Next week, one of the world’s leading contemporary dance companies, Nederlands Dans Theater, begins its U.S. tour in Brooklyn. NDT1, as the main company is known, has risen to acclaim under the artistic direction of Prague-born Ji&Mac249;rí Kylian, who has created more than 50 works for the company in his 25-year tenure, as well as spinning off NDT2, for young dancers, and NDT3 for seasoned performers.
The BAM performances feature two programs, including four U.S. premieres by Kylian, and his grand dance prayer set to Stravinsky, 1978’s “Symphony of Psalms,” along with a new work by NDT alumnus Johan Inger, entitled “Walking Mad.”
The tour comes as the company is undergoing a change in artistic direction. Kylian officially stepped down in 1999, although he remained the artistic advisor. This January, the affable Anders Hellstrom was named the new artistic director, chosen for his experience in initiating innovation.
Born in Sweden, he was educated at the Royal Ballet School and danced with the Royal Swedish Ballet from 1980 to 1984. After four years in Sweden, the young dancer wanted to work with a host choreographer, so at 21 he joined the Hamburg Ballett and became its principal dancer. Nine years later, Hellstrom headed south to Frankfurt and William Forsythe.
“I had not planned to be there so long,” Hellstrom recalled.
He danced with Ballett Frankfurt for six years.
“It was fantastic,” Hellstrom said. “It was another approach to dancing and to working. I’m not looking down on the company I had been with, but when I left Hamburg, I thought I knew a lot. It was a good lesson.”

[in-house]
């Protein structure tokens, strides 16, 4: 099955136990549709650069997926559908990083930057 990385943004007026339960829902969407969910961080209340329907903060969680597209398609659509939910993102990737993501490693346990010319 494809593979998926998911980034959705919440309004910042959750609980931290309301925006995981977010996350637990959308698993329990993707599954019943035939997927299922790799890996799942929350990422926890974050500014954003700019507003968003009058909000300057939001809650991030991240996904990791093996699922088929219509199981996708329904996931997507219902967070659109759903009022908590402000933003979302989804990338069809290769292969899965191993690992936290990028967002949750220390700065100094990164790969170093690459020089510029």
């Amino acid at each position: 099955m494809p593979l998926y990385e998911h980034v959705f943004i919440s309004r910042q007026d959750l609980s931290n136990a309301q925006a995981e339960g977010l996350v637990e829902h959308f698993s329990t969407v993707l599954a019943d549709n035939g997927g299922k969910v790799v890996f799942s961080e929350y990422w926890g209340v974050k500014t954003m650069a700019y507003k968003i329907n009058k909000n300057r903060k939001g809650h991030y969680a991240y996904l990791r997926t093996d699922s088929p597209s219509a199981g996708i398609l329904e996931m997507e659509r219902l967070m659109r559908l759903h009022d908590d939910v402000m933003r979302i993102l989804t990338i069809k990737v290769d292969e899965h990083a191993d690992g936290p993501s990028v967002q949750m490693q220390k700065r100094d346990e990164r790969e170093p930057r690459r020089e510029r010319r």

Inevitably, given all of his experience, former colleagues and friends back home in Sweden approached Hellstrom about a position as the ballet director in the city of Göteborg.
“I thought it was too early to stop dancing,” said Hellstrom, “but I also wanted to go back.”
In 1999, he became the artistic director for the city’s troupe of 40 dancers, and is credited with transforming it from a traditional ballet company into a contemporary troupe.
“It was a rather thrilling and exciting time,” he recalled. “It was not easy. I had been appointed to change the company, to introduce contemporary, established choreographers and new creations. I had to change, slowly but surely, the dancers, the company, and the house, the audience. Our backbone was that we always got fantastic critics.” Hellstrom spoke about the professionalism of his dancers. “The dancers coming in there were good, curious, wanting. They were a special group.”
After three years of long weeks and little administrative help, Hellstrom decided to move on. After a dance career that was charmed, he moved to Copenhagen to teach, travel, and reflect. It was there that he was approached, at first informally, about NDT.
“Ballett Frankfurt and NDT were like sibling companies, guesting in each other’s cities a lot,” Hellstrom said, “so there are many old friends and colleagues.”
After two months of discussions, he signed a contract.
His mission for the future of NDT?
“To create and facilitate inventive new creations and maintain the heritage of the company at the same time.”
Presumably, that mission includes safeguarding a modern sensibility and cultivating choreographers from the ranks.
Program A includes three Kylian premieres. “Last Touch” is set to music by German composer Dirk Haubrich and dancers dressed in Victorian costumes. “27 feet 52 inches” uses text from the Dalai Lama and Baudelaire. Program B includes “Symphony of Psalms” and the premiere of Kylian’s “Click-Pause-Silence” and “Walking Mad.”
©2004 Community News Group